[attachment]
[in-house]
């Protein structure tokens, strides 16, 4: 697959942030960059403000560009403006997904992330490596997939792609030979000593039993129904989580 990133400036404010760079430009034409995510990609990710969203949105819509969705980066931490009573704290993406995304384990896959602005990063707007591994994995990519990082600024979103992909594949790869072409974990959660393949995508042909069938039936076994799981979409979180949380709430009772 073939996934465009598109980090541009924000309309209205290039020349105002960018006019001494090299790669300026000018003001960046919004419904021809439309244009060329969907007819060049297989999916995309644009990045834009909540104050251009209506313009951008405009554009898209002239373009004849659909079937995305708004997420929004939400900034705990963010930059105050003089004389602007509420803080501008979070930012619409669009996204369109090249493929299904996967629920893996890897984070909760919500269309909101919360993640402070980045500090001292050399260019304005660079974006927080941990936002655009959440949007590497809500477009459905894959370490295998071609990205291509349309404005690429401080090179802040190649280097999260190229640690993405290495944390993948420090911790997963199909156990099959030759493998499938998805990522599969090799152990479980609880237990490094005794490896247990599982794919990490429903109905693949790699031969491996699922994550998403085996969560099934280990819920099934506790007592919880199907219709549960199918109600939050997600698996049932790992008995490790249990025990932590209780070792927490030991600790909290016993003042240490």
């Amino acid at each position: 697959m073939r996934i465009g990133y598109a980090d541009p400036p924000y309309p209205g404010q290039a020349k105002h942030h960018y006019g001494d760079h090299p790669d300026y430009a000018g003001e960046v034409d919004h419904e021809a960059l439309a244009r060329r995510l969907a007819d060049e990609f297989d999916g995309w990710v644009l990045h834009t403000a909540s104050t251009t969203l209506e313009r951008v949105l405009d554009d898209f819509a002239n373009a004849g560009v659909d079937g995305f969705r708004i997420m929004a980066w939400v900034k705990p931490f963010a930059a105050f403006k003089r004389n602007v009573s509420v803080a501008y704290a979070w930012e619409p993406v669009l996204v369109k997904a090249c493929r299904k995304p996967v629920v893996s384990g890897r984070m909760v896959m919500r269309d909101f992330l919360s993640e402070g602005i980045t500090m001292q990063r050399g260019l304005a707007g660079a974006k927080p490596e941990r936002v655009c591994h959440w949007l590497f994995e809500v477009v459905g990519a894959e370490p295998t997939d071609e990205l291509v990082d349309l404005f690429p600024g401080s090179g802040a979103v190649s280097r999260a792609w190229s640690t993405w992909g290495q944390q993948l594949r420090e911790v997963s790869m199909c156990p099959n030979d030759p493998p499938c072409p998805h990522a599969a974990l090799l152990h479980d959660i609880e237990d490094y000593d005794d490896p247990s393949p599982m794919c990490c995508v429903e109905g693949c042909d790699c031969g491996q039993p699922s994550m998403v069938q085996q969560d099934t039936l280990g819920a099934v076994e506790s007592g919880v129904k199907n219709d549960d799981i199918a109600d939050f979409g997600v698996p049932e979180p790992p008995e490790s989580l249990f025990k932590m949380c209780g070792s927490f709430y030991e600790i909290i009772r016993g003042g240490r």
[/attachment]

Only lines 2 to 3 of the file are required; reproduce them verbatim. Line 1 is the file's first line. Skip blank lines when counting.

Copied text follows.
């Protein structure tokens, strides 16, 4: 697959942030960059403000560009403006997904992330490596997939792609030979000593039993129904989580 990133400036404010760079430009034409995510990609990710969203949105819509969705980066931490009573704290993406995304384990896959602005990063707007591994994995990519990082600024979103992909594949790869072409974990959660393949995508042909069938039936076994799981979409979180949380709430009772 073939996934465009598109980090541009924000309309209205290039020349105002960018006019001494090299790669300026000018003001960046919004419904021809439309244009060329969907007819060049297989999916995309644009990045834009909540104050251009209506313009951008405009554009898209002239373009004849659909079937995305708004997420929004939400900034705990963010930059105050003089004389602007509420803080501008979070930012619409669009996204369109090249493929299904996967629920893996890897984070909760919500269309909101919360993640402070980045500090001292050399260019304005660079974006927080941990936002655009959440949007590497809500477009459905894959370490295998071609990205291509349309404005690429401080090179802040190649280097999260190229640690993405290495944390993948420090911790997963199909156990099959030759493998499938998805990522599969090799152990479980609880237990490094005794490896247990599982794919990490429903109905693949790699031969491996699922994550998403085996969560099934280990819920099934506790007592919880199907219709549960199918109600939050997600698996049932790992008995490790249990025990932590209780070792927490030991600790909290016993003042240490």
């Amino acid at each position: 697959m073939r996934i465009g990133y598109a980090d541009p400036p924000y309309p209205g404010q290039a020349k105002h942030h960018y006019g001494d760079h090299p790669d300026y430009a000018g003001e960046v034409d919004h419904e021809a960059l439309a244009r060329r995510l969907a007819d060049e990609f297989d999916g995309w990710v644009l990045h834009t403000a909540s104050t251009t969203l209506e313009r951008v949105l405009d554009d898209f819509a002239n373009a004849g560009v659909d079937g995305f969705r708004i997420m929004a980066w939400v900034k705990p931490f963010a930059a105050f403006k003089r004389n602007v009573s509420v803080a501008y704290a979070w930012e619409p993406v669009l996204v369109k997904a090249c493929r299904k995304p996967v629920v893996s384990g890897r984070m909760v896959m919500r269309d909101f992330l919360s993640e402070g602005i980045t500090m001292q990063r050399g260019l304005a707007g660079a974006k927080p490596e941990r936002v655009c591994h959440w949007l590497f994995e809500v477009v459905g990519a894959e370490p295998t997939d071609e990205l291509v990082d349309l404005f690429p600024g401080s090179g802040a979103v190649s280097r999260a792609w190229s640690t993405w992909g290495q944390q993948l594949r420090e911790v997963s790869m199909c156990p099959n030979d030759p493998p499938c072409p998805h990522a599969a974990l090799l152990h479980d959660i609880e237990d490094y000593d005794d490896p247990s393949p599982m794919c990490c995508v429903e109905g693949c042909d790699c031969g491996q039993p699922s994550m998403v069938q085996q969560d099934t039936l280990g819920a099934v076994e506790s007592g919880v129904k199907n219709d549960d799981i199918a109600d939050f979409g997600v698996p049932e979180p790992p008995e490790s989580l249990f025990k932590m949380c209780g070792s927490f709430y030991e600790i909290i009772r016993g003042g240490r």